Foundation – So Not The Book

Rating (2 out of 5)

Summary: I started watching this series, and after the first few episodes, I was highly puzzled; this “Foundation” didn’t resemble what I had read many years ago. Honestly, it has been probably 30 years since I read the “Foundation” series. Fortunately, my son had the books, and I read “Foundation” again.

The book blew my mind when I was younger. Approaching conflict by not fighting. That is Science Fiction. The book “Foundation” is a series of crises that are solved with intelligence, and the main characters definitely don’t shoot anyone. So imagine how surprising it was for me when the main characters started shooting guns and fighting.

Then Salvor Hardin (Leah Harvey) had some magic powers. Huh. There were no magical powers in the first Foundation book; simply people utilizing their brainpower. The whole series of events on Terminus was highly disappointing.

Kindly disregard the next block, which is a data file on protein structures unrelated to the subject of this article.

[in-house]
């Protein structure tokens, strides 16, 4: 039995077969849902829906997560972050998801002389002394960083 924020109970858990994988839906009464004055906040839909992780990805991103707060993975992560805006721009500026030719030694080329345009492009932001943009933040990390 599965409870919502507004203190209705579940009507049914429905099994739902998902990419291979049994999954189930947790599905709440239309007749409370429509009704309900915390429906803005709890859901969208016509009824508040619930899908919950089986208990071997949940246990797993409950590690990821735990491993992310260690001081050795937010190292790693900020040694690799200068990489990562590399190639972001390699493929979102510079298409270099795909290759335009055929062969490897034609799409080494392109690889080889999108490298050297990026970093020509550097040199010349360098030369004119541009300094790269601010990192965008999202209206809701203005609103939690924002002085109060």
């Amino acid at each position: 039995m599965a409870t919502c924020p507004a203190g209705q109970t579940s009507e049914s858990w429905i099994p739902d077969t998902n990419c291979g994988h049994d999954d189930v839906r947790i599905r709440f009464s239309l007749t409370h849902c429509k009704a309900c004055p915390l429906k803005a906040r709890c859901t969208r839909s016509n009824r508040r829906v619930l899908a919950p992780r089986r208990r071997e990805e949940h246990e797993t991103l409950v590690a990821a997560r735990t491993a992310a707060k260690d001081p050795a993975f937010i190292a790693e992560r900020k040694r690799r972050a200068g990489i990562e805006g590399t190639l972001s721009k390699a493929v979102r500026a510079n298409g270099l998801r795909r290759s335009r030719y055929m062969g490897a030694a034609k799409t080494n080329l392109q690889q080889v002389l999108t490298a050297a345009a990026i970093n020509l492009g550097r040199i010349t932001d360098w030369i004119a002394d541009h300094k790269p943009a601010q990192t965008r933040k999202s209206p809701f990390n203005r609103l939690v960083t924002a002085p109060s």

If you didn’t want to hold true to the books, then don’t call this “Foundation.”

During one of my rants around the house, my wife asked me if “Foundation” was a good show ignoring the book? A great question. This show is slow and spends too much time on characters swimming or making love. Move on and get to the plot.

When they focused on moving the story forward, it was almost enjoyable. The story of the Emperor walking the spiritual road was by far the most exciting portion of the show. With the parallel story of his clone who falls in love, the last couple of episodes were “Foundation.”

Overall, if you expect to watch the books, you will be disappointed. If you are looking for a good science fiction show, keep on surfing.

Plot: Harry Seldon, using mathematics called psychohistory, predicts the end of the galactic empire. The only way to shorten the pain and chaos that follows is to set up the Foundation. The story follows the path of the Foundation and the Emperor.